At the time of installation, the base 15 is heat welded to membrane 10 around the lapped edges 16, with a suitable hot air gun of conventional design, after first being fitted in position over the metal stack 14. A seal is provided at the upper end of the stack in the form of a metal clamp band 25, and a suitable sealing mastic 26, i.e., urethane, is provided to extend between the stack 14 and tube 18. The strap 25 provides the necessary rigidity to hold the flexible tube 18 in the installed position.
While one embodiment of the invention has been described in detail, it will be apparent to those skilled in the art that the disclosed embodiment may be modified. Therefore, the foregoing description is to be considered exemplary rather than limiting, and the true scope of the invention is that defined in the following claims.
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|US4120129 *||Sep 1, 1976||Oct 17, 1978||The Pate Company||Pipe flashing unit|
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|GB1310003A *||Title not available|
|GB1355517A *||Title not available|
|JPS492675B1 *||Title not available|
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|2||*||Stone, Seamless Roll On Roofing Popular Science, May 1978, p. 10.|
|Citing Patent||Filing date||Publication date||Applicant||Title|
|US4799986 *||Jul 30, 1987||Jan 24, 1989||Duro-Last Roofing, Inc.||Method of fabricating polymer-coated fabric outside corner pieces for single-ply polymer-coated fabric core roof membranes|
|US4848045 *||May 5, 1988||Jul 18, 1989||Duro-Last Roofing, Inc.||Roof edge structures incorporated with single-ply polymer-coated fabric roof structures, and methods of making and assembling them|
|US4872296 *||Dec 19, 1988||Oct 10, 1989||Duro-Last Roofing, Inc.||Corner pieces for single-ply polymer-coated fabric core roof membranes and the product thereby formed|
|US4909135 *||Mar 1, 1989||Mar 20, 1990||Duro-Last Roofing, Inc.||Roof vent structure for plastic membrane roofs|
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|US6185885 *||Jan 8, 1999||Feb 13, 2001||Ken Thaler||Roof flashing assembly|
|US6588801||Apr 30, 1999||Jul 8, 2003||Robert L. Mayle||Apparatus and method for sealing a vertical protrusion on a roof|
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|US6620271||Jul 9, 2001||Sep 16, 2003||Steven R. Mayle||Open die system|
|US6691473||Jan 12, 2001||Feb 17, 2004||Steven Robert Mayle||Apparatus and method for sealing a vertical protrusion on a roof|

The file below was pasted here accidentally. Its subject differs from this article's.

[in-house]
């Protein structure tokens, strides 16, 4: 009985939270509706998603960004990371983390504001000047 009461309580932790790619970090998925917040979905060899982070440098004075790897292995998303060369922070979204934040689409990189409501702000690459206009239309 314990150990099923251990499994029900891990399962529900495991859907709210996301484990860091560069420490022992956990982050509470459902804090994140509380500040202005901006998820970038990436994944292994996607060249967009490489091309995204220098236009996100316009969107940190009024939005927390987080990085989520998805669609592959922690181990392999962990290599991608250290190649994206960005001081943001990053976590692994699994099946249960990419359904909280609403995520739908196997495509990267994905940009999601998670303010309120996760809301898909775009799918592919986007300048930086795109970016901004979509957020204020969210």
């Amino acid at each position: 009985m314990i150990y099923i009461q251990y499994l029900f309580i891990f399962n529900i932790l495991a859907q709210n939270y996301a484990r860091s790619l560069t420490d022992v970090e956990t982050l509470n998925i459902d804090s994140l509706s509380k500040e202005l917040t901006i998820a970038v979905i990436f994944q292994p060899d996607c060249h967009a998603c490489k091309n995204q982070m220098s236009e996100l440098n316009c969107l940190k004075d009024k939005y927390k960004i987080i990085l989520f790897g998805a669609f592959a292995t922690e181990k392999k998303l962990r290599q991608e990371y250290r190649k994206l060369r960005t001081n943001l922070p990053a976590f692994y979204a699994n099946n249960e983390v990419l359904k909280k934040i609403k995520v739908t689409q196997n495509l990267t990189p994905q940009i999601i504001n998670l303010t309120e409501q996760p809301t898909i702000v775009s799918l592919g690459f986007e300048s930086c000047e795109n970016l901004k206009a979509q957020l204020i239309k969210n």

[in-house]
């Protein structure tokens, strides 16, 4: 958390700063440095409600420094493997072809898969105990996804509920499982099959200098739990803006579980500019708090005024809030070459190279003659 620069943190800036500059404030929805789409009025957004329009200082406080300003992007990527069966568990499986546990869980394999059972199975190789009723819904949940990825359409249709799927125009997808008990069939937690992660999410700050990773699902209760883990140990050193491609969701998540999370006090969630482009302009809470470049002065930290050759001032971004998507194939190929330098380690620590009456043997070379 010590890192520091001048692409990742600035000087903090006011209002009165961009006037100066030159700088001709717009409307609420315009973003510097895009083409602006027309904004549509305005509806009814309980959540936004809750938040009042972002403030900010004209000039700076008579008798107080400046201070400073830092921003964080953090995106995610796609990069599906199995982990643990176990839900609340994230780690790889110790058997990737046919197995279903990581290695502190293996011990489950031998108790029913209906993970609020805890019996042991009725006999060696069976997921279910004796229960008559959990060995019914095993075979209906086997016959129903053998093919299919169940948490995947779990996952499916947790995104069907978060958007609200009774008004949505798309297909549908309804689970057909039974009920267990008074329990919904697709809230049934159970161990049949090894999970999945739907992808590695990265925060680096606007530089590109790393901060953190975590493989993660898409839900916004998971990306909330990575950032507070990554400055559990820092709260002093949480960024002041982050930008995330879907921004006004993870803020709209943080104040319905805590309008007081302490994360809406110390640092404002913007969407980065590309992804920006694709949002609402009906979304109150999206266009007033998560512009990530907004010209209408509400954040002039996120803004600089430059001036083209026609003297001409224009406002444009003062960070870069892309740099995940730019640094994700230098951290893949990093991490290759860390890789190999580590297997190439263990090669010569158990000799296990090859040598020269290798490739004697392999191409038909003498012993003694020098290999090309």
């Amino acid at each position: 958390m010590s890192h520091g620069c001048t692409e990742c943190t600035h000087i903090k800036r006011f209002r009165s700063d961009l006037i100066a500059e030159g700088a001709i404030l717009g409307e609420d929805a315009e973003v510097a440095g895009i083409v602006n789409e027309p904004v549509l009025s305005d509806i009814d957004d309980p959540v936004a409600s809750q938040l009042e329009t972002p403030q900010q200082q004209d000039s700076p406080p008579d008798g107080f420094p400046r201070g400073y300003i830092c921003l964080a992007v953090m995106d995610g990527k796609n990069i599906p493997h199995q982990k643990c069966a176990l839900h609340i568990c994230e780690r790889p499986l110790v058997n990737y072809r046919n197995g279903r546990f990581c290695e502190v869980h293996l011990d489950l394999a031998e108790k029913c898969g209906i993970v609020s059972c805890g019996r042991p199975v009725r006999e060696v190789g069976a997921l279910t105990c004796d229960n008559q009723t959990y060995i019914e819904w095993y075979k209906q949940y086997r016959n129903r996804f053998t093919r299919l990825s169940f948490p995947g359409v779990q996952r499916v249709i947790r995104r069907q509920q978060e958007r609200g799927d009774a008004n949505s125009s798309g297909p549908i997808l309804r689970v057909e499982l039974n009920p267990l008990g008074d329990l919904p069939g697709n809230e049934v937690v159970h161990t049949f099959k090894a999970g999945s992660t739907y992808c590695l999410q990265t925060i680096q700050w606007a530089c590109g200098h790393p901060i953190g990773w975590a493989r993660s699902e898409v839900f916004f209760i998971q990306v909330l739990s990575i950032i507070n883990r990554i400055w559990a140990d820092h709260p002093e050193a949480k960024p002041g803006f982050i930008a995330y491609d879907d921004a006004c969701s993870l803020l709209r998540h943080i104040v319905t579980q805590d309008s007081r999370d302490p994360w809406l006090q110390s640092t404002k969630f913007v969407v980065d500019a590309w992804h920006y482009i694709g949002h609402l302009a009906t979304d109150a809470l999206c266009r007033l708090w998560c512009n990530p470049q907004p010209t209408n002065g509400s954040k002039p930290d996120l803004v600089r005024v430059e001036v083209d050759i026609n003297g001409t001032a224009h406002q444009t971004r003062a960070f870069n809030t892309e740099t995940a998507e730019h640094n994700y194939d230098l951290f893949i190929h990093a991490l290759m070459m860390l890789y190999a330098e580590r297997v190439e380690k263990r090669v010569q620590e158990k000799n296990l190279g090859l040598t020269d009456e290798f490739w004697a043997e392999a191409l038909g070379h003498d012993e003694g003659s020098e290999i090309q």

|US6754993||Apr 18, 2002||Jun 29, 2004||Steven R. Mayle||Adjustable corner roof membrane and method of making the same|
|US6892499||Apr 18, 2002||May 17, 2005||Steven R. Mayle||Apparatus and method for sealing a vertical protrusion on a roof|
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|US7001266||Mar 24, 2004||Feb 21, 2006||Virginia Tech Intellectual Properties, Inc.||Rooftop vent for reducing pressure under a membrane roof|
|US7347907||Jan 23, 2006||Mar 25, 2008||Mayle Steven R||Adjustable roof fitment and method of making the same|
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|US7632401||Nov 2, 2006||Dec 15, 2009||Noble Company||Floor system using customized drain flasher adapter membranes|
|US7810537||Oct 12, 2010||Mayle Steven R||Apparatus and method for sealing a vertical protrusion on a roof|
|US8136303||Oct 14, 2009||Mar 20, 2012||Oscar T. Scott, IV||Re-deployable above ground shelter|
|US8245450||Dec 16, 2011||Aug 21, 2012||Oscar T. Scott, IV||Re-deployable mobile above ground shelter|
|US8375642||Jul 3, 2012||Feb 19, 2013||Oscar T. Scott, IV||Re-deployable mobile above ground shelter|
|US8397438 *||Oct 12, 2006||Mar 19, 2013||Heartland Metals, Inc.||Flashing boots for roof penetrations|
|US8650833 *||Jun 13, 2013||Feb 18, 2014||Ross Manufacturing, Llc||Method for installing a roof vent|
|US8966832||Apr 11, 2014||Mar 3, 2015||Oscar T. Scott, IV||Mobile aboveground shelter with protected anchoring|
|US9145703||Jun 14, 2013||Sep 29, 2015||Red Dog Mobile Shelters, Llc||Re-deployable mobile above ground shelter|
|US20040235411 *||Mar 24, 2004||Nov 25, 2004||Jones James R||Rooftop vent for reducing pressure under a membrane roof|
|US20060005479 *||Jul 11, 2005||Jan 12, 2006||Jones James R||Rooftop vent for reducing pressure under a membrane roof|
|US20070101664 *||Oct 12, 2006||May 10, 2007||Heartland Metals, Inc.||Flashing boots for roof penetrations|
|US20080060281 *||Nov 15, 2007||Mar 13, 2008||Mayle Steven R||Apparatus and method for sealing a vertical protrusion on a roof|
|US20080106094 *||Nov 2, 2006||May 8, 2008||The Noble Company||Method using customized floor drain flasher adapter membranes|
|US20100088974 *||Oct 14, 2009||Apr 15, 2010||Scott Iv Oscar T||Re-Deployable Above Ground Shelter|
|US20150083197 *||Jul 27, 2012||Mar 26, 2015||Dow Global Technologies Llc||Interface system and method for photovoltaic cladding to standard cladding|
|U.S. Classification||156/165, 156/256, 285/43, 285/42, 156/308.4, 156/196, 156/229, 156/218, 156/293, 52/58|
|International Classification||E04D13/14, B29C65/18|
|Cooperative Classification||B29C65/04, B29C66/8322, Y10T156/1062, Y10T156/1038, Y10T156/1002, E04D13/1407, B29C65/18, B29C66/5326|
|European Classification||B29C66/532, B29C65/18, E04D13/14A|
|Jul 10, 1985||AS||Assignment|
Owner name: DURO-LAST ROOFING INC. 525 MORLEY DRIVE SAGINAW,
Free format text: ASSIGNMENT OF ASSIGNORS INTEREST.;ASSIGNOR:GREKO, JOHN C.;REEL/FRAME:004429/0503
Effective date: 19850625
|Aug 13, 1990||FPAY||Fee payment|
Year of fee payment: 4
|Aug 31, 1990||AS||Assignment|
Owner name: DURO-LAST, INC.
Free format text: CHANGE OF NAME;ASSIGNOR:DURO-LAST ROOFING, INC. (A CORP. OF MI);REEL/FRAME:005441/0613
Effective date: 19900817
|Jul 5, 1994||FPAY||Fee payment|
Year of fee payment: 8
|Jun 29, 1998||FPAY||Fee payment|
Year of fee payment: 12
|Nov 10, 1998||CC||Certificate of correction|